The list of historians who have since mentioned the “Thorps” in their books is a long one. I suspect that few were aware of the extent of the earliest source’s unreliability and even fewer readers would have any notion of it at all.

Thornber not only repeated the stories unquestioningly, but seems to have then linked the name Singleton Thorp to those of certain shingle banks and rocks in the Norbreck Area. This apparently inspired him to form a theory which entailed moving the stated site of Singleton Thorp from Rossal Grange to the vicinity of Norbreck. Following on in 1837 he writes:¬ 

“Probably this Singleton Thorp, (Shin¬gleton,) destroyed by the water, was the residence of Thomas de Singleton, who resisted Edward I. in an action to recover for the king the manors of Sin¬gleton, Thornton, and Broughton; and we know that Singleton, where the outcasts found a home, belonged to the same proprietors. The existence of Singleton Thorp has, by some, been doubted; but its situa¬tion is at this day known by the name of Singleton Skeer, and the two large stones on the shore, called “Lower Gingle, and Higher Gingle,” appear to have some reference to the two ancient mansions of the same name, in the township of Whittingham, parish of Kirkham, which mansions belonged to the family of this same Singleton.”

His imagination seems to have been so fired by the story that in 1845 he published a novel called “Pennystone” —“Penny dreadful” might have been a more fitting title, for although his book contains much eloquence, he was no Sir Walter Scott. In the book he wove Singleton Thorp, local traditions and history into a tale involving the Spanish Armada. Of course, to do so he had to move the date of the inundation from 1554 to 1588, which is fair enough in a work of fiction.

Unfortunately, it is not always easy to separate fiction, tradition and history within its covers and several historians, failing to appreciate its true nature, have taken Thornber to task for it. Others have represented elements of the story-line as being tradition.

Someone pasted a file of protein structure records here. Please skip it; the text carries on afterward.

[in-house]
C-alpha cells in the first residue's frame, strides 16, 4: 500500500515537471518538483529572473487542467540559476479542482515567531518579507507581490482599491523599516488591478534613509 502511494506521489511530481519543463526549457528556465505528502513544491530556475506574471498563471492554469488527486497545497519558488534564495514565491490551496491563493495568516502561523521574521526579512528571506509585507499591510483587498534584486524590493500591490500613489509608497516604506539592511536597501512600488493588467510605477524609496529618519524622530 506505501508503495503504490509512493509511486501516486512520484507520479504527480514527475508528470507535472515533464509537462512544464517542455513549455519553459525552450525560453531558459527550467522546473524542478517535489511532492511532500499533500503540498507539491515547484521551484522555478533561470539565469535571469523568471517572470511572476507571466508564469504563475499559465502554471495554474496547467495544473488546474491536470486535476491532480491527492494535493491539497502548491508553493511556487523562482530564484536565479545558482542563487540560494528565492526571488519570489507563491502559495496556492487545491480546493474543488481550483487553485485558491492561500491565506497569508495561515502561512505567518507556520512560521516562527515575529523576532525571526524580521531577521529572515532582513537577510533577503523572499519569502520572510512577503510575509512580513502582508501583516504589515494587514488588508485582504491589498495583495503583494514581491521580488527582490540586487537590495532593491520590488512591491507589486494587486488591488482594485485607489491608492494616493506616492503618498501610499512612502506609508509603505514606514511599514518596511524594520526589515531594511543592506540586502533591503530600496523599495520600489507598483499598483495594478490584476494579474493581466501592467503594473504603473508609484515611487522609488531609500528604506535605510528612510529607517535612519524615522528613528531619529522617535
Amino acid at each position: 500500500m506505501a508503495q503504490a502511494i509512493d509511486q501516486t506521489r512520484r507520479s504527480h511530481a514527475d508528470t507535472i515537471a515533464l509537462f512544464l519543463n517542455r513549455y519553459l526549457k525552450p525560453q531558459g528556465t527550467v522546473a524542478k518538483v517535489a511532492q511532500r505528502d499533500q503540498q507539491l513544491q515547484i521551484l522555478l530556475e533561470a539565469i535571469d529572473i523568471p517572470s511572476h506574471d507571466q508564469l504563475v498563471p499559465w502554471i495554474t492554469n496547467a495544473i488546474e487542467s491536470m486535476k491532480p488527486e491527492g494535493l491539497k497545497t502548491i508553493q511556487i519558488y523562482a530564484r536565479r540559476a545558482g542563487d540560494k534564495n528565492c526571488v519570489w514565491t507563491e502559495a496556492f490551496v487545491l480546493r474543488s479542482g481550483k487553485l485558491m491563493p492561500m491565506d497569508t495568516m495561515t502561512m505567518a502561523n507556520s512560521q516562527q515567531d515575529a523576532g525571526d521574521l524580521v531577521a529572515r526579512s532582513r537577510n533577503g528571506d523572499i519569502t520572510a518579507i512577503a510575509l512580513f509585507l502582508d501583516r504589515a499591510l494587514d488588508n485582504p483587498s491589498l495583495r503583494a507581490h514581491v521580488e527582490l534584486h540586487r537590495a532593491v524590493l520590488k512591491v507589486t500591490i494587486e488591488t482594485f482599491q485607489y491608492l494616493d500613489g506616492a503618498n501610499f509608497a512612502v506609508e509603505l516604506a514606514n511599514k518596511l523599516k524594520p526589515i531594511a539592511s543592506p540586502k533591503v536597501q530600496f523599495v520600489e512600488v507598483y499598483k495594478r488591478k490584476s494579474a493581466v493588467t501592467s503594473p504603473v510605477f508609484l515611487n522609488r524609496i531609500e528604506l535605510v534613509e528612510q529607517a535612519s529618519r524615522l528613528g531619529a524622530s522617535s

Alfred Halstead, editor of the Blackpool Times, was one who was influenced by Thornber’s romance. In 1893, he led an expedition to search for Singleton Thorp and subsequently published a pamphlet describing its findings, from which I shall quote.

After several pages of waffle he writes:-- 

“But what about Singleton Thorp? As we mentioned in our article our attention was first directed to it by Mr. Chew, of Albert road, who told us he had, some five years ago, noticed the signs of the buried forest at a low tide.

“We suggested another expedition to see if anything was still to be noticed. On that fine September afternoon …  and with one of the lowest tides of the year, we soon found evidence that we were walking over a buried forest—the site of the old village of Singleton Thorp—destroyed by an irruption of the sea in 1555, or 1588. Accordingly a small party took spades, pickaxes, and other implements, bent on discovery of some good evidence that a village had existed there. We began operations at a point nearly opposite the hulking which slopes to the sea about half a mile from Rossall, and about four miles north of Uncle Tom’s Cabin. We could trace the buried forest in the way of fallen trees with their branches, and even their twigs and leaves, with mosses, ferns, etc., for about a mile along the shore at low water mark, and about half a mile inland. The nearer the sea and the more we saw.

“Evidences of the foundations of houses were not wanting. Our attention was first directed to what looked like a log tree. Closer notice revealed that it was quite different in shape from the other trees half buried in the sand. …we found it to be a straight and square piece of timber, about 17ft. long, and 13in. square breadth. There were the marks of other pieces of timber being fastened to it. One member of the party was confident this piece of timber was a remnant a famous wreck near this place some 40 years ago, but he abandoned this view as soon as the whole log was uncovered. It was, as plain as could be, the rafter of a large room of a house. This was confirmed by the fact that at an angle of 45˚ we traced the foundations of what was evidently the wall of a house. There was a large trench, with rough lime mixed with large cobble-stones near the bottom of the trench, the stones getting smaller towards the top of the trench. There was no mistaking this rubble-wall foundation. The course of it was in a straight line; it measured about 22ft. in length, though we could not find a clear and unmistakable finish to it at one end, though we could at the seaward end, and the angle of the wall where it joined another was clearly visible. Besides, the clay on each side of the wall was evident enough.